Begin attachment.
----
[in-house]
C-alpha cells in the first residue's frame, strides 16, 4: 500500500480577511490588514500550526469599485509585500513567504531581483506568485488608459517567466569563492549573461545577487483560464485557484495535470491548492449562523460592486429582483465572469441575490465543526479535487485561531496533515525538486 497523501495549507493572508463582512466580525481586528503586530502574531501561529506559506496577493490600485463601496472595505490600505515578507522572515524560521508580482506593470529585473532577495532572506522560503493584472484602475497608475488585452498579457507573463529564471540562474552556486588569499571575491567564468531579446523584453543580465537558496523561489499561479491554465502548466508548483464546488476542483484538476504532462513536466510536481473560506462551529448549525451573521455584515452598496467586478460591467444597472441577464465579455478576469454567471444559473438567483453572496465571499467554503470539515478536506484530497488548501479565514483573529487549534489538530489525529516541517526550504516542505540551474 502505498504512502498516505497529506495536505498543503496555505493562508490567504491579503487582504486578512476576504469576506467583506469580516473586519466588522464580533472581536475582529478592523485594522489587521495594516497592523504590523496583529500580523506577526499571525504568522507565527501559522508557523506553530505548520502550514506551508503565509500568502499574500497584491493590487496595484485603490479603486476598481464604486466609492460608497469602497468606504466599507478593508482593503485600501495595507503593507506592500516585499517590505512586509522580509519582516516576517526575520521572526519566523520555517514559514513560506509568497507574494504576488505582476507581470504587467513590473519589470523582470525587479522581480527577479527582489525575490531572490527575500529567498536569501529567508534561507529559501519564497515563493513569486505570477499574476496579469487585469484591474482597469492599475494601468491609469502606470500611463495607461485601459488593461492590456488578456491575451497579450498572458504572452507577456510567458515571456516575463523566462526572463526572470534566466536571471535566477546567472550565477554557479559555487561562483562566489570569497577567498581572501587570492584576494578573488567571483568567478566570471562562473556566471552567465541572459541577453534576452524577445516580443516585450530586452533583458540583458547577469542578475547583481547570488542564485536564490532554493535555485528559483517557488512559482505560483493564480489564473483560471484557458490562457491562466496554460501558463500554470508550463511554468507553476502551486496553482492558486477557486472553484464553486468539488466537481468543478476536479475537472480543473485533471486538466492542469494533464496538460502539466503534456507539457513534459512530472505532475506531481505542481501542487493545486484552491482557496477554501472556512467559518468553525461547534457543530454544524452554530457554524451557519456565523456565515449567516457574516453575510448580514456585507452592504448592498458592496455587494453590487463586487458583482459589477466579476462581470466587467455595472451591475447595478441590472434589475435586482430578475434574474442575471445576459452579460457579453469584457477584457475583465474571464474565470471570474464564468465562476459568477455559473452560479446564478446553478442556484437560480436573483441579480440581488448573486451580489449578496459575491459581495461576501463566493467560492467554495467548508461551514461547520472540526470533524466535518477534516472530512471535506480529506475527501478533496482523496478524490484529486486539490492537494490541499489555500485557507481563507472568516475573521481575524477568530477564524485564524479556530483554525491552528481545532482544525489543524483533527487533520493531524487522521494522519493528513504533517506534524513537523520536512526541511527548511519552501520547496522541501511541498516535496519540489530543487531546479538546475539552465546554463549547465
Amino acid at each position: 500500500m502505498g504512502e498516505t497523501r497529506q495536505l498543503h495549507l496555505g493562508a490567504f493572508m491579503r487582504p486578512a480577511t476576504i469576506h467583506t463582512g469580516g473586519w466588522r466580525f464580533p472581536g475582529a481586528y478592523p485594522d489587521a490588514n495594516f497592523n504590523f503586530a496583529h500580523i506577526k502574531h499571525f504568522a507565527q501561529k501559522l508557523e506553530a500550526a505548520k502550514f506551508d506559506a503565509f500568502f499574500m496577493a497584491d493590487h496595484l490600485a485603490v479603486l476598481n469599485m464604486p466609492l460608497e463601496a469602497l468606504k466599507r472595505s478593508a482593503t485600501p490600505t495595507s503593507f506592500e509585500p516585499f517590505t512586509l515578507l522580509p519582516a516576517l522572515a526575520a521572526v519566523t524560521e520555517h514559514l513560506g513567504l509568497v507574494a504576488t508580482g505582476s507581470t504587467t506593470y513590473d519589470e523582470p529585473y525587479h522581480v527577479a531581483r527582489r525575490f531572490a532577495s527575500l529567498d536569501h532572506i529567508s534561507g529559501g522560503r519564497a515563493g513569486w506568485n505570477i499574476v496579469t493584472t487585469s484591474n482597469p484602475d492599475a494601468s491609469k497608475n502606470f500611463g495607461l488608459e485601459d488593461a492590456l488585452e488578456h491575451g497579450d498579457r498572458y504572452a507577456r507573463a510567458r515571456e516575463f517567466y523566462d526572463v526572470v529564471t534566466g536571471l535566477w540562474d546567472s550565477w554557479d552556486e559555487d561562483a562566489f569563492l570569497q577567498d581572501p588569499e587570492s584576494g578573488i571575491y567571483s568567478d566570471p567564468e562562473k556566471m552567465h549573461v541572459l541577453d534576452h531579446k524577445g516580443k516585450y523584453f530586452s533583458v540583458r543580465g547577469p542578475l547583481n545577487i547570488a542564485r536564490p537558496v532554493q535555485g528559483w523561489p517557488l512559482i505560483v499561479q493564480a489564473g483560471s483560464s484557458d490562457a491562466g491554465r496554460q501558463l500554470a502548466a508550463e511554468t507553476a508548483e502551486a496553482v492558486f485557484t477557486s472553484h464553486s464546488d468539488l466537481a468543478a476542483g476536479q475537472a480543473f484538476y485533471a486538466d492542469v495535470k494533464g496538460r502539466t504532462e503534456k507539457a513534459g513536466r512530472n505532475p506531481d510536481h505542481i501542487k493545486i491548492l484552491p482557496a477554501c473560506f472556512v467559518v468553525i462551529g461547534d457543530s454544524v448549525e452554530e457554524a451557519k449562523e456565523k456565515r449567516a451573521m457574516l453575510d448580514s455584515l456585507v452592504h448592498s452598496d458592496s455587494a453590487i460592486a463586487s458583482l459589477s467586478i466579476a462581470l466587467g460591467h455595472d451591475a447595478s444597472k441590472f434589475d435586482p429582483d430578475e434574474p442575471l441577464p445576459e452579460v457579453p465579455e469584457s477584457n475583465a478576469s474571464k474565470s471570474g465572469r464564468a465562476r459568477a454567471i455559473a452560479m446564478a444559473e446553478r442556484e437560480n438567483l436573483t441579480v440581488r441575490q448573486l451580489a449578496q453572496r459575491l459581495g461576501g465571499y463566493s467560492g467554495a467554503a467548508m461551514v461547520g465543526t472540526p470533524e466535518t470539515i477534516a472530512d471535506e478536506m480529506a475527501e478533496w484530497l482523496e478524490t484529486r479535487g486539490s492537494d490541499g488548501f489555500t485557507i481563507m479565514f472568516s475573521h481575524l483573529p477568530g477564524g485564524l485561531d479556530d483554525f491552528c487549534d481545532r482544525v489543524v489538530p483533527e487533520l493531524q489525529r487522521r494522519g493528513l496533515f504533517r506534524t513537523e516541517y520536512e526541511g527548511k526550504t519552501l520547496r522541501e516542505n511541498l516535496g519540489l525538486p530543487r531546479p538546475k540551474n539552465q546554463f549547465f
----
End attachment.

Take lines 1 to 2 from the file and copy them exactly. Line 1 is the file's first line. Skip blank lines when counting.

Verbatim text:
[in-house]
C-alpha cells in the first residue's frame, strides 16, 4: 500500500480577511490588514500550526469599485509585500513567504531581483506568485488608459517567466569563492549573461545577487483560464485557484495535470491548492449562523460592486429582483465572469441575490465543526479535487485561531496533515525538486 497523501495549507493572508463582512466580525481586528503586530502574531501561529506559506496577493490600485463601496472595505490600505515578507522572515524560521508580482506593470529585473532577495532572506522560503493584472484602475497608475488585452498579457507573463529564471540562474552556486588569499571575491567564468531579446523584453543580465537558496523561489499561479491554465502548466508548483464546488476542483484538476504532462513536466510536481473560506462551529448549525451573521455584515452598496467586478460591467444597472441577464465579455478576469454567471444559473438567483453572496465571499467554503470539515478536506484530497488548501479565514483573529487549534489538530489525529516541517526550504516542505540551474 502505498504512502498516505497529506495536505498543503496555505493562508490567504491579503487582504486578512476576504469576506467583506469580516473586519466588522464580533472581536475582529478592523485594522489587521495594516497592523504590523496583529500580523506577526499571525504568522507565527501559522508557523506553530505548520502550514506551508503565509500568502499574500497584491493590487496595484485603490479603486476598481464604486466609492460608497469602497468606504466599507478593508482593503485600501495595507503593507506592500516585499517590505512586509522580509519582516516576517526575520521572526519566523520555517514559514513560506509568497507574494504576488505582476507581470504587467513590473519589470523582470525587479522581480527577479527582489525575490531572490527575500529567498536569501529567508534561507529559501519564497515563493513569486505570477499574476496579469487585469484591474482597469492599475494601468491609469502606470500611463495607461485601459488593461492590456488578456491575451497579450498572458504572452507577456510567458515571456516575463523566462526572463526572470534566466536571471535566477546567472550565477554557479559555487561562483562566489570569497577567498581572501587570492584576494578573488567571483568567478566570471562562473556566471552567465541572459541577453534576452524577445516580443516585450530586452533583458540583458547577469542578475547583481547570488542564485536564490532554493535555485528559483517557488512559482505560483493564480489564473483560471484557458490562457491562466496554460501558463500554470508550463511554468507553476502551486496553482492558486477557486472553484464553486468539488466537481468543478476536479475537472480543473485533471486538466492542469494533464496538460502539466503534456507539457513534459512530472505532475506531481505542481501542487493545486484552491482557496477554501472556512467559518468553525461547534457543530454544524452554530457554524451557519456565523456565515449567516457574516453575510448580514456585507452592504448592498458592496455587494453590487463586487458583482459589477466579476462581470466587467455595472451591475447595478441590472434589475435586482430578475434574474442575471445576459452579460457579453469584457477584457475583465474571464474565470471570474464564468465562476459568477455559473452560479446564478446553478442556484437560480436573483441579480440581488448573486451580489449578496459575491459581495461576501463566493467560492467554495467548508461551514461547520472540526470533524466535518477534516472530512471535506480529506475527501478533496482523496478524490484529486486539490492537494490541499489555500485557507481563507472568516475573521481575524477568530477564524485564524479556530483554525491552528481545532482544525489543524483533527487533520493531524487522521494522519493528513504533517506534524513537523520536512526541511527548511519552501520547496522541501511541498516535496519540489530543487531546479538546475539552465546554463549547465